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Everything posted by gavdav

  1. John - the new Thomann Ovid System mics are extremely good and quite reasonable - not much more than a microvox and far superior sound as they are good quality condensers.
  2. Will be sticking this on eBay within the week. Open to any reasonable offers before then, and obviously donation to c.net if sold through here.
  3. Due to divorce and the financial uncertainties of life as a full time gigging musician I need to sell one of my concertinas. As I currently only play one song on the C/G this is the obvious candidate. It is a 1926 four row Wheatstone. It has eight fold gold tooled bellows - by David Leese with the original unusual wheatstone tooling. Restored and tuned last year it is a great singing box - due to its size it wouldn't really suit fast tune playing, though the reeds are nice and responsive, but it is a superb and very rare concertina. Condition is pretty good - there are the usual cracks and the box would undoubtedly benefit from a full investment in a restoration, but it is sound and plays well. As well as all the buttons you would expect from a 39 key anglo, this currently has an extra row of notes that are currently drones (duet keys) but which could be altered to provide a third anglo row - e.g. in the key of F I will post pictures shortly, but it features in the main image at http://www.gavindavenport.com I would like to raise £4500 from the sale of this concertina but am of course open to offers. This price is competitive and with some thoughtful work on the extra row could be an amazing amazing instrument. I would consider part exchange of smaller C/G or F/C concertinas. thanks Gav
  4. http://www.britishpathe.com/record.php?id=4974 Old footage of winlaton.
  5. Also now available on iTunes - Gavin Davenport, Brief Lives - if people want to preview or purchase digitally. thx. Gav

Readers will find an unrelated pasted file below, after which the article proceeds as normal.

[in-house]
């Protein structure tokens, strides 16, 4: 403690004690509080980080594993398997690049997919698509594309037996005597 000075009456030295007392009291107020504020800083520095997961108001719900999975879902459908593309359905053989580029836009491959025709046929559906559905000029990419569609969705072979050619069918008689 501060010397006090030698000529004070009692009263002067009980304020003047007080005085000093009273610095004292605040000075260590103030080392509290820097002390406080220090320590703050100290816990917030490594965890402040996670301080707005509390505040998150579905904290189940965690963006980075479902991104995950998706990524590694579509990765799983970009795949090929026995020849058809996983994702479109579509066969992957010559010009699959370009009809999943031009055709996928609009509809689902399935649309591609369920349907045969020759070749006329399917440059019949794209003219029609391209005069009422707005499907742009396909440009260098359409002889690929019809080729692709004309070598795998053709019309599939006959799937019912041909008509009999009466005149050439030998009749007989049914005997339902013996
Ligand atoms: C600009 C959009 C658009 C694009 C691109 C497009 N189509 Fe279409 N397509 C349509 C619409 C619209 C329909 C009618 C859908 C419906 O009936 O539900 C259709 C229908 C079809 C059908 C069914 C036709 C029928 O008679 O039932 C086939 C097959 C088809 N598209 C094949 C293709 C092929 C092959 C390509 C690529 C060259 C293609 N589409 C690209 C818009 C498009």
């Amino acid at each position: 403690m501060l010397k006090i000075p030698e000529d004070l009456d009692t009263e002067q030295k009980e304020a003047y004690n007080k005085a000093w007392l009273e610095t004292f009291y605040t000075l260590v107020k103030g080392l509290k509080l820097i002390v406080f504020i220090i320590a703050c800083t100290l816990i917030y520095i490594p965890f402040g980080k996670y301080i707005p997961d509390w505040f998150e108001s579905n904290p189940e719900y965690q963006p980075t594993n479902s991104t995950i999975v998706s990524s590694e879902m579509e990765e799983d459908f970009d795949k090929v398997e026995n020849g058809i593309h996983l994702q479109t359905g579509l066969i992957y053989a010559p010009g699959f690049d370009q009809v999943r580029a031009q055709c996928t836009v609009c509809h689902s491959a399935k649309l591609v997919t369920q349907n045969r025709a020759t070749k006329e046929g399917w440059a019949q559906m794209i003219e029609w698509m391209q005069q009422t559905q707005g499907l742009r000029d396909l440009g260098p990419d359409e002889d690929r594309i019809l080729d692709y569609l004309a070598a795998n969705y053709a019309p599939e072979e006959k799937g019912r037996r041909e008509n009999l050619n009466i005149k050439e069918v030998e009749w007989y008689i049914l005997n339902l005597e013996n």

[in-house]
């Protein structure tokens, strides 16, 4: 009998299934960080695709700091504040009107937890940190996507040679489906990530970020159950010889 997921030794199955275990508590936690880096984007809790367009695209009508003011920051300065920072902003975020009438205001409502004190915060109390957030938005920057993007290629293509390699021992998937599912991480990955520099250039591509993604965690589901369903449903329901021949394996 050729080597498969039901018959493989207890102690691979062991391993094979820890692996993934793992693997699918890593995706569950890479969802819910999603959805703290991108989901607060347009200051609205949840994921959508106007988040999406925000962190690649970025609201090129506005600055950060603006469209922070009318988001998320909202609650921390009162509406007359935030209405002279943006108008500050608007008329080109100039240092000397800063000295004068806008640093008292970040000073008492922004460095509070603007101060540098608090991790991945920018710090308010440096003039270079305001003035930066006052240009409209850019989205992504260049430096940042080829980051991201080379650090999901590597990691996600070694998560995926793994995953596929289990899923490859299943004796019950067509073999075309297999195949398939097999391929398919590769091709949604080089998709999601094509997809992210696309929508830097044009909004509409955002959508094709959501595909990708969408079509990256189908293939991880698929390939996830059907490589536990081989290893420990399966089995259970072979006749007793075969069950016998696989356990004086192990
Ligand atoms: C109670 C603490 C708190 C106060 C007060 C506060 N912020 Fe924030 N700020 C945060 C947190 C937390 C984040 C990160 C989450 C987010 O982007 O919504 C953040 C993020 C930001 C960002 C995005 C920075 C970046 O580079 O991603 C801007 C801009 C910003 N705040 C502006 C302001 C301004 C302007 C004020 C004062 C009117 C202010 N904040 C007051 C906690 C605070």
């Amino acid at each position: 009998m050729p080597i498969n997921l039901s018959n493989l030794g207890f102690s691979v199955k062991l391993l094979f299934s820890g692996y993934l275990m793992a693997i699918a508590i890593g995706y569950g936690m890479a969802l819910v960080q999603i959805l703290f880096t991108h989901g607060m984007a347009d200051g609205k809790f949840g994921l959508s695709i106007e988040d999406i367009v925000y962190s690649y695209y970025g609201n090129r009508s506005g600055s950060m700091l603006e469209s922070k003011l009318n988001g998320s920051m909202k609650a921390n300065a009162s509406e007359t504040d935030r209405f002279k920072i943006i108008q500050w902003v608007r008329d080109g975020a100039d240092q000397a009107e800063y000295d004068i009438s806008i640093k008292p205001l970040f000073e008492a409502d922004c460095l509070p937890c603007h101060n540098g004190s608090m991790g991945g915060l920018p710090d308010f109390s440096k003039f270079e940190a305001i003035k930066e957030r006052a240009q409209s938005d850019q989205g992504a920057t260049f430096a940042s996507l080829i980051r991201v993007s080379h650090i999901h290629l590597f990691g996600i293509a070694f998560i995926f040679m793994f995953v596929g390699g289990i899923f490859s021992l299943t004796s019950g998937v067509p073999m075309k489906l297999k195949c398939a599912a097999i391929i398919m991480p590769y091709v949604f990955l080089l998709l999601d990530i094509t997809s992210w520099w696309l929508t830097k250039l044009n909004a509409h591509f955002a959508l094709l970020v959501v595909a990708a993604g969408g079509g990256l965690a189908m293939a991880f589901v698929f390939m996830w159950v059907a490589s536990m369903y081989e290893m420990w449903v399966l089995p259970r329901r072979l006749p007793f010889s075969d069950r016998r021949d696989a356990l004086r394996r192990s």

6. Easiest way to get hold of a copy is to PM me and I'll send paypal details. I'm waiving shipping in the UK and US/Canada on Ballad-L and I will do the same here, so the cost is s straight £10 Thanks to Mike for the plug and Kind words. Features anglo concertina on several tracks and a bit of one row melodeon, guitar and cittern and some fiddle too! All songs, all narrative. Gav
  7. Playing at Bright Phoebus at the Boardwalk on November 2nd in a little showcase spot. The concertina is one of the anglo duet hybrids, but I'm basically just on the Anglo rows here.
  8. Love the sound, but the camera didn't pick you up so clearly; I can't always tell what you're singing. Can you tell us what your lyrics are? It seems different from any version of the False Knight that I can discover, though not without similarities. It is my own composition - leans on the format of the trad. ballad but is based on the true story of the day a very brave, or very foolhardy Canadian artillery captain destroyed himself and an attacking tiger tank to save the rest of my grandad's unit. Mike - yes, I will be at Whitby - hopefully performing solo but may have a few other things up my sleeve too. all dates on www.gavindavenport.com
  9. a quick vid of me, singing with a bit of Concertina (Wheatstone AngloGerma/ duet) at the Woodlands Lawns - not sure who took this!